Preparations for Deflationary Spiral

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JAG's picture
JAG
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Joined: Oct 26 2008
Posts: 2492
Preparations for Deflationary Spiral

Hi Everyone,

I wanted to pilfer the Martenson Forum Braintrust for ideas on how to best prepare for the possibility of a deflationary spiral. There has been a great deal of discussion on preparing for a onslaught of inflation on this forum (and across the finacial community), and while this seems like a logical outcome, I think it might be prudent to prepare for the unexpected outcome as well.

In regard to personal preparations, many elements would remain the same for both economic outcomes (mainly a more self-reliant lifestyle). The only difference that I see is that you might want to delay some purchases in hopes of lower prices in a deflationary spiral.

In regard to PMs, they are both a commodity and a currency, so I'm not sure what to think here in the short-term. If the dollar rises in value, as it should during a deflationary spiral, then gold should probably drop in price. There is also evidence that during times of economic contraction gold does poorly, as we saw during the economic contraction in the fall of 08. I guess my question is, will there be a better time in the future to buy gold?

I read about the strategy of buying TIPS to protect against both inflation and deflation. The deflation side of the theory is that if you hold the bonds to expiration, and there was no inflation, you would get your principle back and it would be worth more because of the rise in dollar value over the term of the bond. This sounds like an excellent option, except that can you really trust the government during a deflationary spiral to pay you? 

Some people state that high-grade bonds are a good investment in a deflationary spiral. But again, will the bond issuer be there to pay you at the end of the bond's term?

Does anyone know of any other options (besides hoarding cash) ? 

Because I can't possibly know the future, I feel I need to prepare for both economic outcomes to the best of my ability. Thank you for your input.

strabes's picture
strabes
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Posts: 1032
Re: Preparations for Deflationary Spiral

yes there will be a better time to buy gold in deflation

for other cash vehicles, I'm personally going with short-term T-bills and continually recycling them rather than going with long bonds.  I like the added freedom, and they're even lower risk than long bonds. 

but in terms of bonds, yes govt bonds are the best...not TIPS...regular nominal bonds. 

no, govt will not default on those unless it has no other option.  avoiding default on Treasuries is THE KEY to avoiding the end of the world scenario.  govt will end everything else (pensions, soc sec, medicare/medicaid, etc) before it stops paying bill/note/bondholders.   

high grade bonds other than Treasuries are a higher risk because you don't know if that company will exist 10 years from now.  you'll get paid an extra risk premium for that, but deflation is not a time (in my view) to play with risk.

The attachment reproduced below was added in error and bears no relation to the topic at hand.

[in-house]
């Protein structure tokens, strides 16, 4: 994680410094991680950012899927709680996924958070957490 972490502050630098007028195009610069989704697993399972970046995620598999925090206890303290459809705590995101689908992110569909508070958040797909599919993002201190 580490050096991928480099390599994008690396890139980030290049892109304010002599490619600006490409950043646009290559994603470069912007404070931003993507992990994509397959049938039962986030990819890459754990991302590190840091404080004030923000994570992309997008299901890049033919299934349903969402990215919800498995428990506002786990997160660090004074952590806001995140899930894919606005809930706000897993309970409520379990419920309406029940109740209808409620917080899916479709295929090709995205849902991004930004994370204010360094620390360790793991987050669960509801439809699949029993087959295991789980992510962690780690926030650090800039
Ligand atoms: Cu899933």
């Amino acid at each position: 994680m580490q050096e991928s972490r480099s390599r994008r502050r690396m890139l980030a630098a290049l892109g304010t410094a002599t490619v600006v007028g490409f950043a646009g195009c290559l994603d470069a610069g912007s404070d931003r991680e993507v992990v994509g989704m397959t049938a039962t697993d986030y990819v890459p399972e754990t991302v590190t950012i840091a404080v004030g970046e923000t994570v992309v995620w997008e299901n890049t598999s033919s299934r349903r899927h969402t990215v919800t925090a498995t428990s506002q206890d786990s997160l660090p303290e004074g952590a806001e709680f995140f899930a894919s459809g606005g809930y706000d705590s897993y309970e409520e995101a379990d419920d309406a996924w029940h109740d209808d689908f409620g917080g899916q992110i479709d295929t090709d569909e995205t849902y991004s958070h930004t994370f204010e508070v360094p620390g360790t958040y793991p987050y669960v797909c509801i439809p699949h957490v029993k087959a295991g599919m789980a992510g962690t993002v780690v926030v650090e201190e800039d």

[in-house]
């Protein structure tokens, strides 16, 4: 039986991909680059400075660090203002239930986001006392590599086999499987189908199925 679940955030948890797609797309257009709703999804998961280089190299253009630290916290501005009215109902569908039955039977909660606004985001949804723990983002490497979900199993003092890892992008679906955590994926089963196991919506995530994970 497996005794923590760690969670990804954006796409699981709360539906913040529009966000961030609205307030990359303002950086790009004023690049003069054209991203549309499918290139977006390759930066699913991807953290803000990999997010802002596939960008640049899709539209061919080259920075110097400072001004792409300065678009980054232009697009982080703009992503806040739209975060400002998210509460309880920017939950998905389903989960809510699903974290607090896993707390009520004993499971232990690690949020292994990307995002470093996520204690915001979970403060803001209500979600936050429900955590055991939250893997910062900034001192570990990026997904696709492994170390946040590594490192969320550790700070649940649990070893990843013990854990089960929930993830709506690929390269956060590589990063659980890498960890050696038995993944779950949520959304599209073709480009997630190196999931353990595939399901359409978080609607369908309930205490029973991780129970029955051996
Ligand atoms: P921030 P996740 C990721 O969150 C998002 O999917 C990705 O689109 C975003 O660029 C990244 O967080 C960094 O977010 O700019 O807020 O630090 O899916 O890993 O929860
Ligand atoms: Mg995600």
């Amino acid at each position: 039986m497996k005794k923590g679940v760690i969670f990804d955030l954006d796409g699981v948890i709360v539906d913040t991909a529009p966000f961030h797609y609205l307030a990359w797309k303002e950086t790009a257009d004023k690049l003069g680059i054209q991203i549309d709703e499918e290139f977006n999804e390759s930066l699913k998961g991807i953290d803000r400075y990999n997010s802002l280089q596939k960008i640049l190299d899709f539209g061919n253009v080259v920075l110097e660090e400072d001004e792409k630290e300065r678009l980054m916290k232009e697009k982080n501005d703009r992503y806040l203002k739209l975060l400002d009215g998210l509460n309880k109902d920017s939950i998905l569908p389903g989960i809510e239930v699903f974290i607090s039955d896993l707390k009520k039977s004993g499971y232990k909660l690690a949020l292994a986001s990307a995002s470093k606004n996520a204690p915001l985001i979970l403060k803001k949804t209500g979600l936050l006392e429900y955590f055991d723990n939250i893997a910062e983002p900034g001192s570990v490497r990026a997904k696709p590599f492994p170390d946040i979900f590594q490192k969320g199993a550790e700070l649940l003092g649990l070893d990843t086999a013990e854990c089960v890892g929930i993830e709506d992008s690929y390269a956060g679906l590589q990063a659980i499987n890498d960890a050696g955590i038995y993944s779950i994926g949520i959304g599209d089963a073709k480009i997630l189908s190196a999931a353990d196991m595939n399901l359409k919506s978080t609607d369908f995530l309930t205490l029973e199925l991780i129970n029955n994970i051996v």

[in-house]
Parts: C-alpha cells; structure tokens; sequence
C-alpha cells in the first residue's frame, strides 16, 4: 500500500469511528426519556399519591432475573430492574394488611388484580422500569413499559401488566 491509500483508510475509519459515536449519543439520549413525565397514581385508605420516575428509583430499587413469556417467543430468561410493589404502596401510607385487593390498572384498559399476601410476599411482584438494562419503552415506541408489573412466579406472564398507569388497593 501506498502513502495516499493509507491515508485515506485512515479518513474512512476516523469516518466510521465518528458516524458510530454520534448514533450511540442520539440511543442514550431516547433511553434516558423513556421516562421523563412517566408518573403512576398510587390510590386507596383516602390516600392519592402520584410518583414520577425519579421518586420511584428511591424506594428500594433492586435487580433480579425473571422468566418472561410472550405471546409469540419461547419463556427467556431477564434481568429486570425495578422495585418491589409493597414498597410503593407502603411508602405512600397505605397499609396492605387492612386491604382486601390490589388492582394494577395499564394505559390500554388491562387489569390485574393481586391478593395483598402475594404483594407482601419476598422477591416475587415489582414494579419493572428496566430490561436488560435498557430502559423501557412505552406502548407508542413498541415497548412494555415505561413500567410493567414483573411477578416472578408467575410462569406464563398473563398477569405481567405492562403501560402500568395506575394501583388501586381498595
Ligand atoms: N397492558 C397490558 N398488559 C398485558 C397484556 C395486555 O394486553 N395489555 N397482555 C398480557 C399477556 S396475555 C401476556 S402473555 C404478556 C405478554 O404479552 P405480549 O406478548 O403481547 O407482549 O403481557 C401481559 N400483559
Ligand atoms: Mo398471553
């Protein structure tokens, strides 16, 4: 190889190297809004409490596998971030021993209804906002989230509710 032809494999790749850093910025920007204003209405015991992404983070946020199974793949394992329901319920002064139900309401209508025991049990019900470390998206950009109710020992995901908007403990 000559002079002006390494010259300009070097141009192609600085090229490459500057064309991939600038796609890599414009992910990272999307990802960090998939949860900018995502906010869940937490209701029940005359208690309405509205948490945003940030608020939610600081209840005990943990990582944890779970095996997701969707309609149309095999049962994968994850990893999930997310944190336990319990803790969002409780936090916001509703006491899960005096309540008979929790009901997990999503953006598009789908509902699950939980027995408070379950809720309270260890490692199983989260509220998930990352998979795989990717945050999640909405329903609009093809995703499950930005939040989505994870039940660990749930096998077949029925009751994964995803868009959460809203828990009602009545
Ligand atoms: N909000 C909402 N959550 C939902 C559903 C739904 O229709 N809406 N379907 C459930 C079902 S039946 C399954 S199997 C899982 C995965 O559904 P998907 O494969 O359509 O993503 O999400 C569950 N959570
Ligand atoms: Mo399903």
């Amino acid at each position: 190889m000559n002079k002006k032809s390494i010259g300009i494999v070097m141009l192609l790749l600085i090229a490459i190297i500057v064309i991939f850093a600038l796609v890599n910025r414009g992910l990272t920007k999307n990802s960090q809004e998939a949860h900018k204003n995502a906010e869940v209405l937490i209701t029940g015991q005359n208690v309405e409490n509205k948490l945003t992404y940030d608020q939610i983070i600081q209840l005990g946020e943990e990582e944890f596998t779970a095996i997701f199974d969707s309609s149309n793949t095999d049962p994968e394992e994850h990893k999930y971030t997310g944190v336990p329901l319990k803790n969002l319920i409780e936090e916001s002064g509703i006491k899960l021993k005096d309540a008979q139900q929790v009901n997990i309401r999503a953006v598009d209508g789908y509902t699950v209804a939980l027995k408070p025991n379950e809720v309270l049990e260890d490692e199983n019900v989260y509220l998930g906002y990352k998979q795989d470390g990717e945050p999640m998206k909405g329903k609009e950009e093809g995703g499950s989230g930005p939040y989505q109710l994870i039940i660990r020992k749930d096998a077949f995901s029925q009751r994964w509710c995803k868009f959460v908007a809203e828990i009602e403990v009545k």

strabes's picture
strabes
Status: Diamond Member (Offline)
Joined: Feb 7 2009
Posts: 1032
Re: Preparations for Deflationary Spiral

Jeff, just a quick followup that I also moved some cash offshore because the US govt is literally insane...it's like a pathological narcissist who is facing the destruction of his false facade...manic rage is the result of facing that.  who knows what the govt will do.  another way of looking at it is like a cornered wild animal...we have no clue how it's going to react but it's going to hurt badly.  I think it's possible (low probability) that any/all savings in the US could disappear (except stuff; hard assets).  so putting some cash in switzerland is a small insurance policy.  

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kemosavvy
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Posts: 254
Re: Preparations for Deflationary Spiral

I see so much talk on these boards and in the media about a hyperinflationary environment, but at the very least i don't see a return to inflation happening until at least April 2010 (based on a historical trend of 2.5 year deflationary cycles). one indicator i am watching is the m1 money multiplier http://research.stlouisfed.org/fred2/fredgraph?s[1][id]=MULT (if i knew how to post the chart i would, i'm willing to learn) vs. the m1 money supply http://research.stlouisfed.org/fred2/series/M1?cid=25.

the m1 money mulitplier shows how many times a dollar circulates before it is used to pay a debt, right now it's an upside down hockey stick. the m1 money multiplier under 1.00 is a reeeally bad sign. people are paying off debt faster than they are spending it on goods and/or banks are keeping the money to recapitalize.

the m1 money supply is that scary hockey stick chart of massive dollar printing. this money printing has everyone a little frightened and is sparking hyperinflationary fears.

 but.... the money printing is being offset by banks using the money to recapitalize and when it does go into circulation it is quickly being soaked up by payments on debt (thus destroyed). the thing to watch is when the money multiplier starts accelerating, that's when the fed has got to suddenly reverse course. that's when i will be worried about inflation because i've lost faith in the feds ability to make all the excess money disappear, in fact, i've lost faith in the fed doing anything correctly.

steve

switters's picture
switters
Status: Platinum Member (Offline)
Joined: Jul 19 2008
Posts: 744
Re: Preparations for Deflationary Spiral

Haven't we been experiencing a deflationary spiral?  And hasn't gold held up better than anything other than the U.S. dollar during this period?

kmarinas86's picture
kmarinas86
Status: Silver Member (Offline)
Joined: Dec 29 2008
Posts: 164
Re: Preparations for Deflationary Spiral
JAG wrote:

Hi Everyone,

I wanted to pilfer the Martenson Forum Braintrust for ideas on how to best prepare for the possibility of a deflationary spiral. There has been a great deal of discussion on preparing for a onslaught of inflation on this forum (and across the finacial community), and while this seems like a logical outcome, I think it might be prudent to prepare for the unexpected outcome as well.